If you’ve got a modified exhaust in California in 2019, I’ve got some bad news for you if you’re trying to avoid a ticket.

Before, if a police officer slapped you with a modified exhaust ticket because they heard you from a mile away or you were dumb enough to bang off your rev limiter at a stop light and they heard your Borlas (because Magnaflows wouldn’t be that heinous) you’d get a fix-it ticket where you could slap on your old exhaust, either go to a ref station or your local police station to get it signed off, and then just pay a $25 fine. Those days are long gone.

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As per the CHP in a press release they put out before the end of the year, in a long list of changes to the vehicle code, included in that list is , “Certain vehicle exhaust violations no longer correctable (AB 1824, Committee on Budget)”

Here’s what the statement reads.

A fine will become mandatory, not correctable, when loud motor vehicles and motorcycles are cited.
Previously, a driver or motorcyclist who was cited for modified or excessively loud exhaust or muffler systems could correct the violation to avoid a fine.

That means police can hit you with a modified exhaust ticket and you’ll have to pay what I presume is the full fine amount of $200 each time.  Base fines for a modified exhaust are just $25 but tack on all the court fees and total fine amount is around $200. So, you can either pay the fine or go to court to contest the validity of the ticket. Also, the police will put a stipulation on the ticket to present your car at a ref station or police station to confirm that your exhaust is within the law within a certain amount of days. Don’t think that you can just pay the fine and go along your merry way, you’ll still have to put on your stock exhaust. What you do AFTER you get your OEM exhaust confirmed by an authority is up to you.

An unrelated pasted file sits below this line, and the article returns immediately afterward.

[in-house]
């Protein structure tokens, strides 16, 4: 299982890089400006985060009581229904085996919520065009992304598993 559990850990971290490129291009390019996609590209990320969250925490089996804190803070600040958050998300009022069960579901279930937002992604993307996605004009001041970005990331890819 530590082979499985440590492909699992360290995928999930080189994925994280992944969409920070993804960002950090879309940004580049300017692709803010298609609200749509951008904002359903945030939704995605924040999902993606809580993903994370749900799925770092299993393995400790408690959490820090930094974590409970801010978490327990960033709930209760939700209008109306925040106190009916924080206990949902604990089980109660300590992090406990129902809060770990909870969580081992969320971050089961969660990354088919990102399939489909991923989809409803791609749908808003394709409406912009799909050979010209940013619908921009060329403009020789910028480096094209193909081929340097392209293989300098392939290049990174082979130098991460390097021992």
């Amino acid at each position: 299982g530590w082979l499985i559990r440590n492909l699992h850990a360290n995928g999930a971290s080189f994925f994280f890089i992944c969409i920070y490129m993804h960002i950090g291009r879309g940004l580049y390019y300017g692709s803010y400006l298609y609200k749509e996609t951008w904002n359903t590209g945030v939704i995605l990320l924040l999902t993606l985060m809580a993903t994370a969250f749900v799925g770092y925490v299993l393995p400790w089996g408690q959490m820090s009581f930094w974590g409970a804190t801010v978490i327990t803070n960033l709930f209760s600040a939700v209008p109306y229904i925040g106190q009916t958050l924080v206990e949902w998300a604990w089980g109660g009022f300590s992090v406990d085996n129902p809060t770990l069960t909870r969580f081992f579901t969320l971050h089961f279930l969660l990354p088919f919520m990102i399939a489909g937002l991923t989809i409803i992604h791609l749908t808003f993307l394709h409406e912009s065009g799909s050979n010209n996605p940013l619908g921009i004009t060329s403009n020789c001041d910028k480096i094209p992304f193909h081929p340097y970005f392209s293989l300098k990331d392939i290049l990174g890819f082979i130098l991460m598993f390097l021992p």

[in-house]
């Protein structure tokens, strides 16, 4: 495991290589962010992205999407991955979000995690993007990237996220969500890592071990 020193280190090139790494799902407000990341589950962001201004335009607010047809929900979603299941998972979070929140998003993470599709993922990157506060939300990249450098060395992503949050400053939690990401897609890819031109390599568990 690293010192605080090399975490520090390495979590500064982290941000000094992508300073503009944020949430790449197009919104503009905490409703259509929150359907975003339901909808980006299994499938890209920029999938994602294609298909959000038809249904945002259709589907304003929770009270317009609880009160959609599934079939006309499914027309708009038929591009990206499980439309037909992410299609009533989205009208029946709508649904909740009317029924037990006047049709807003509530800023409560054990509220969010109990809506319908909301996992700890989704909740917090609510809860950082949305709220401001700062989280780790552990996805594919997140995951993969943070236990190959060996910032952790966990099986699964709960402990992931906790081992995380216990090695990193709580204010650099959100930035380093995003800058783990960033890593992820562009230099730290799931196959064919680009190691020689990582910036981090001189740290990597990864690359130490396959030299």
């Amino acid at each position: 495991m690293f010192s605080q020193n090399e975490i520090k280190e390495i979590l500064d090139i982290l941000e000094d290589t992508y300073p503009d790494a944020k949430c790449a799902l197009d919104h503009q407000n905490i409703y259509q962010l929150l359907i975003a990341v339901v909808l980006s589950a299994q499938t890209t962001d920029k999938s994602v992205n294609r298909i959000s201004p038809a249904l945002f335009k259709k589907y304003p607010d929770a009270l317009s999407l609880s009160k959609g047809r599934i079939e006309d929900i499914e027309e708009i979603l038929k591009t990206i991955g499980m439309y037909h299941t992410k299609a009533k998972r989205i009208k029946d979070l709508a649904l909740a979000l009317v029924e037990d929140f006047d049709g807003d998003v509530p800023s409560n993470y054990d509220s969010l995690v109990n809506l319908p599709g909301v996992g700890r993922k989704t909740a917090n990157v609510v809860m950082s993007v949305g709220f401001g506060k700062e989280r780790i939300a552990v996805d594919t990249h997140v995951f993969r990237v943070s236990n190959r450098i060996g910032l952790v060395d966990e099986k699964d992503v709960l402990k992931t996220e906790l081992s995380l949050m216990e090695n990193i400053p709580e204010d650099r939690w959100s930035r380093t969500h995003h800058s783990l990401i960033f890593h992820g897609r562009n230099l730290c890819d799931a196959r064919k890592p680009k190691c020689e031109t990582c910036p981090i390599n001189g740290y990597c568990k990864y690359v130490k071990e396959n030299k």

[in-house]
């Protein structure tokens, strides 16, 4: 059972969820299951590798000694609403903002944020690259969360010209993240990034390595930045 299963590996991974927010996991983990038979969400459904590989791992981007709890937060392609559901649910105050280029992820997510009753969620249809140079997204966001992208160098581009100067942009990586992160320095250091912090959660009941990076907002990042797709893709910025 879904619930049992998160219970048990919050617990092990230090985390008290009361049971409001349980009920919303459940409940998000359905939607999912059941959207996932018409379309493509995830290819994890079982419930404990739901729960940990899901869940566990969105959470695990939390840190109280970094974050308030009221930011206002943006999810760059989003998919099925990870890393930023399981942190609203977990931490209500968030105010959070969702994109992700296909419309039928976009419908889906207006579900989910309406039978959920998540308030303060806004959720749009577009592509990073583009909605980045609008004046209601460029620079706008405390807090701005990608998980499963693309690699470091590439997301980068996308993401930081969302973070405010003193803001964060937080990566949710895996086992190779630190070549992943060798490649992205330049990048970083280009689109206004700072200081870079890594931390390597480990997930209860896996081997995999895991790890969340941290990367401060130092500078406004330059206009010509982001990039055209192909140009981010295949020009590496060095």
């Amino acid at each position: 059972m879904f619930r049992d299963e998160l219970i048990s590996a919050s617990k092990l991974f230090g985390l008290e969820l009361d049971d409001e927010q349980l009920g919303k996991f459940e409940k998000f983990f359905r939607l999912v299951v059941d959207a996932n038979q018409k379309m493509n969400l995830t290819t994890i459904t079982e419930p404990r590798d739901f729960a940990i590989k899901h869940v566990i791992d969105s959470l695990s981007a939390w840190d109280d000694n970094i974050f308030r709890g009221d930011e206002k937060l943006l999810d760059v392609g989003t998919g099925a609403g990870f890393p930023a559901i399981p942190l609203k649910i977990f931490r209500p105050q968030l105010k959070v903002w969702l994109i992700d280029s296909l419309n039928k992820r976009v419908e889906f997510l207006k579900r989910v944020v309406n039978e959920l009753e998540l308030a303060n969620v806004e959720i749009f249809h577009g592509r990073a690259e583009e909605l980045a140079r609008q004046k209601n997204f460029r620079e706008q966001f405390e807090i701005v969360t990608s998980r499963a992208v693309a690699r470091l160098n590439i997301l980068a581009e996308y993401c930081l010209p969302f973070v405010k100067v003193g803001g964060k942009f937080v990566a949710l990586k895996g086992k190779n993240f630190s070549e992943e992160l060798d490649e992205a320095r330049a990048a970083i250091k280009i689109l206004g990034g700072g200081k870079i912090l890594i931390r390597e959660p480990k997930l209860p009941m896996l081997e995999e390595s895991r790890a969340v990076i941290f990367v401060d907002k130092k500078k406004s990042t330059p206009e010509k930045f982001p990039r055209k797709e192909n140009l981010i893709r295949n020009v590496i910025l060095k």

So, what is a modified exhaust? Basically, modified exhausts fall into two categories. The first is if you neglect your exhaust and it gets rusted out, making it louder. Ticketable. The second and more common among car enthusiasts is if your modified exhaust now makes a sound louder than stock that needlessly attracts attention. Again, ticketable.

According to, an exhaust can’t make a sound louder than 95 decibels when tested under specific conditions. The law doesn’t say can’t have a modified exhaust, period, it just means that it has to be a quiet one. So, shop around for one that’s known to not attract attention.

Buddy Club Spec II exhausts? Out of the question.

Otherwise, it’ll be $200 everytime you get pulled over, no more fix-it ticket for a cheaper fine.

Source: CHP



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